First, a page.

The European Economic and Social Committee (EESC) has called for measures to discourage disproportionate water use. Specifically, the committee called for a stop to water privatisation and wants to see measures that motivate citizens to make mindful use of this finite resource.
However, the EESC says it regrets that the European Commission’s proposed update of the Drinking Water Directive does not clearly recognise the universal right of access to drinking water and sanitation called for by the ECI initiative and the Sustainable Development Goals.
The WHO model, based on minimum quantities of water per person per day, could be a viable option, argues the EESC.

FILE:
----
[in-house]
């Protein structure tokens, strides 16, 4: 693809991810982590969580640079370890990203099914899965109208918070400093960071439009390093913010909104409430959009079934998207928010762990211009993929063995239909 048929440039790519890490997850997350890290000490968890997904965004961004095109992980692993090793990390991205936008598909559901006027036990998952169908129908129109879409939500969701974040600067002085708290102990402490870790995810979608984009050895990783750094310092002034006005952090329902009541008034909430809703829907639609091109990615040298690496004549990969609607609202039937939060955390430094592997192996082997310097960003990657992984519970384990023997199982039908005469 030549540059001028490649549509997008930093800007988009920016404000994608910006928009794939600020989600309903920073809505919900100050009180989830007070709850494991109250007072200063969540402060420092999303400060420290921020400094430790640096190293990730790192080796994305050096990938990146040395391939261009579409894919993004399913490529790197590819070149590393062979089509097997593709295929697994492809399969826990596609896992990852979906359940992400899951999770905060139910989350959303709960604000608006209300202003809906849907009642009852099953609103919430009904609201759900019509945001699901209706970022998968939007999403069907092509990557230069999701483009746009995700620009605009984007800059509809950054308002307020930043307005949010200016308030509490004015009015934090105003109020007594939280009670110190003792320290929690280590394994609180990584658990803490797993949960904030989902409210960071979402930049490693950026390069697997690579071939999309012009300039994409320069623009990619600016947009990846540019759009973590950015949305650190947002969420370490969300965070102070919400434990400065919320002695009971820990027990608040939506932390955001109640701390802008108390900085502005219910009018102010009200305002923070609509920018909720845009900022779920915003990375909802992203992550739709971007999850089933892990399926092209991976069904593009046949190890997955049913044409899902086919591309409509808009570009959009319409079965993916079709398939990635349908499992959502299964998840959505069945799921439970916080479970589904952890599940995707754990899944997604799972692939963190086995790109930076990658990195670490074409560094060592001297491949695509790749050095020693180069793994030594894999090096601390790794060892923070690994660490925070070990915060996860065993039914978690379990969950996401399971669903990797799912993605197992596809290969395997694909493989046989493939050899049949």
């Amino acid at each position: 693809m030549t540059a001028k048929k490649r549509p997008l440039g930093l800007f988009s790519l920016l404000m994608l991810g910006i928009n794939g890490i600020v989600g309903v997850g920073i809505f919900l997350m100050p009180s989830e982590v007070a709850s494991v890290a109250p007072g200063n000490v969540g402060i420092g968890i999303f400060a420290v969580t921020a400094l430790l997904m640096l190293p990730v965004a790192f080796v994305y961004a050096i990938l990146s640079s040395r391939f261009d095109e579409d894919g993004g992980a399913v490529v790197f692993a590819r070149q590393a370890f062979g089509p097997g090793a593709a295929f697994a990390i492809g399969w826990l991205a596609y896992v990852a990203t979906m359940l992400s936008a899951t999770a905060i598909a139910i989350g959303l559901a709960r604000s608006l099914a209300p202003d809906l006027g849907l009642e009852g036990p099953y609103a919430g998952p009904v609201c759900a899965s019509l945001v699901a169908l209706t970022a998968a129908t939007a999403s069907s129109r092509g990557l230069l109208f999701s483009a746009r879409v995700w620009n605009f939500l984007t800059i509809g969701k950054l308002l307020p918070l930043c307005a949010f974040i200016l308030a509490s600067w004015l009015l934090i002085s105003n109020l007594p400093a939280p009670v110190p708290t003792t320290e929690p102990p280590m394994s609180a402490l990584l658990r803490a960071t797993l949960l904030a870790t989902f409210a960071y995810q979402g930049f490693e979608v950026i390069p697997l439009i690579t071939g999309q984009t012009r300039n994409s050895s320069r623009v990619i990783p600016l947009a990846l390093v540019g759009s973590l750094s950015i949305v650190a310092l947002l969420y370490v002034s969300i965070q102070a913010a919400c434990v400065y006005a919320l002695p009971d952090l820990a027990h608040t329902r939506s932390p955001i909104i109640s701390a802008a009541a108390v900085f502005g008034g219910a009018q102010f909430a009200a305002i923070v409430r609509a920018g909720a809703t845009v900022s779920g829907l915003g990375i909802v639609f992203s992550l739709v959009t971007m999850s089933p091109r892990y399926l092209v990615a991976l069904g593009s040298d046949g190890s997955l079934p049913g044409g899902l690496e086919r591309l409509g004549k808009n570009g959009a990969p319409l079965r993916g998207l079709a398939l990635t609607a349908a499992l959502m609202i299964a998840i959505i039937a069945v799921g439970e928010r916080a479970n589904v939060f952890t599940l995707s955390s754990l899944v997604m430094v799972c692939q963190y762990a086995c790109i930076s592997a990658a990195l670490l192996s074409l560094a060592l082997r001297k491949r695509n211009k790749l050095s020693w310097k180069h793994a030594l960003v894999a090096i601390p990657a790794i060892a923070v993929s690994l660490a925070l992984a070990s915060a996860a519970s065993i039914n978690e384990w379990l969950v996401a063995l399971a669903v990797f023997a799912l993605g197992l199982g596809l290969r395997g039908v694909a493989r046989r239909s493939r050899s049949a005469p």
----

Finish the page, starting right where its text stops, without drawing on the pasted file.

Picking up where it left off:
While welcoming the Commission’s proposed update of the Drinking Water Directive, particularly since it is the first legislative response to a European Citizens’ Initiative (ECI) – specifically the Right2Water initiative – the EESC believes it fails to address all the complex issues linked to water.
“Drinking water is a primary good which is not only essential for the health, well-being and dignity of every human being but also indispensable for economic and productive activity,” said Gerardo Larghi, rapporteur of the opinion. “We consider water – including groundwater and hydrogeological basins – as a primary public good, and believe large natural water reserves should no longer be privatised.”
The EESC proposes that EU member states adopt specific measures to facilitate access to drinking water for vulnerable and marginalised groups, particularly people in disadvantaged and remote rural areas.